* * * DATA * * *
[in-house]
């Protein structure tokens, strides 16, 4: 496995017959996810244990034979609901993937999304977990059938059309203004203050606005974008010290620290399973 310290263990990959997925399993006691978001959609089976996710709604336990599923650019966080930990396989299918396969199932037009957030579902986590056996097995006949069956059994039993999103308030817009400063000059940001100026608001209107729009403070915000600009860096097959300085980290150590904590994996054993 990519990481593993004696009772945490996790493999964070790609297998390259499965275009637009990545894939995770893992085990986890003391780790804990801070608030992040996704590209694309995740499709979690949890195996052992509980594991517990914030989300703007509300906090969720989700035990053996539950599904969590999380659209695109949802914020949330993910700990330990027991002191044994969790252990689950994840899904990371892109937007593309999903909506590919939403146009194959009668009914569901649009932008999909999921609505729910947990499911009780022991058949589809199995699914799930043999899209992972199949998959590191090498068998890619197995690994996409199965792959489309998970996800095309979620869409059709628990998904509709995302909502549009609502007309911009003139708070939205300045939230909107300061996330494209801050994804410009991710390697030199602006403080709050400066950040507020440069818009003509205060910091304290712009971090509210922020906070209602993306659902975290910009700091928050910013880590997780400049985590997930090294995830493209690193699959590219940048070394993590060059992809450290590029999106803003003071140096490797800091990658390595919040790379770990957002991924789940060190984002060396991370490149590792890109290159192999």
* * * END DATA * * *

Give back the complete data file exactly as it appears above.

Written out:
[in-house]
């Protein structure tokens, strides 16, 4: 496995017959996810244990034979609901993937999304977990059938059309203004203050606005974008010290620290399973 310290263990990959997925399993006691978001959609089976996710709604336990599923650019966080930990396989299918396969199932037009957030579902986590056996097995006949069956059994039993999103308030817009400063000059940001100026608001209107729009403070915000600009860096097959300085980290150590904590994996054993 990519990481593993004696009772945490996790493999964070790609297998390259499965275009637009990545894939995770893992085990986890003391780790804990801070608030992040996704590209694309995740499709979690949890195996052992509980594991517990914030989300703007509300906090969720989700035990053996539950599904969590999380659209695109949802914020949330993910700990330990027991002191044994969790252990689950994840899904990371892109937007593309999903909506590919939403146009194959009668009914569901649009932008999909999921609505729910947990499911009780022991058949589809199995699914799930043999899209992972199949998959590191090498068998890619197995690994996409199965792959489309998970996800095309979620869409059709628990998904509709995302909502549009609502007309911009003139708070939205300045939230909107300061996330494209801050994804410009991710390697030199602006403080709050400066950040507020440069818009003509205060910091304290712009971090509210922020906070209602993306659902975290910009700091928050910013880590997780400049985590997930090294995830493209690193699959590219940048070394993590060059992809450290590029999106803003003071140096490797800091990658390595919040790379770990957002991924789940060190984002060396991370490149590792890109290159192999």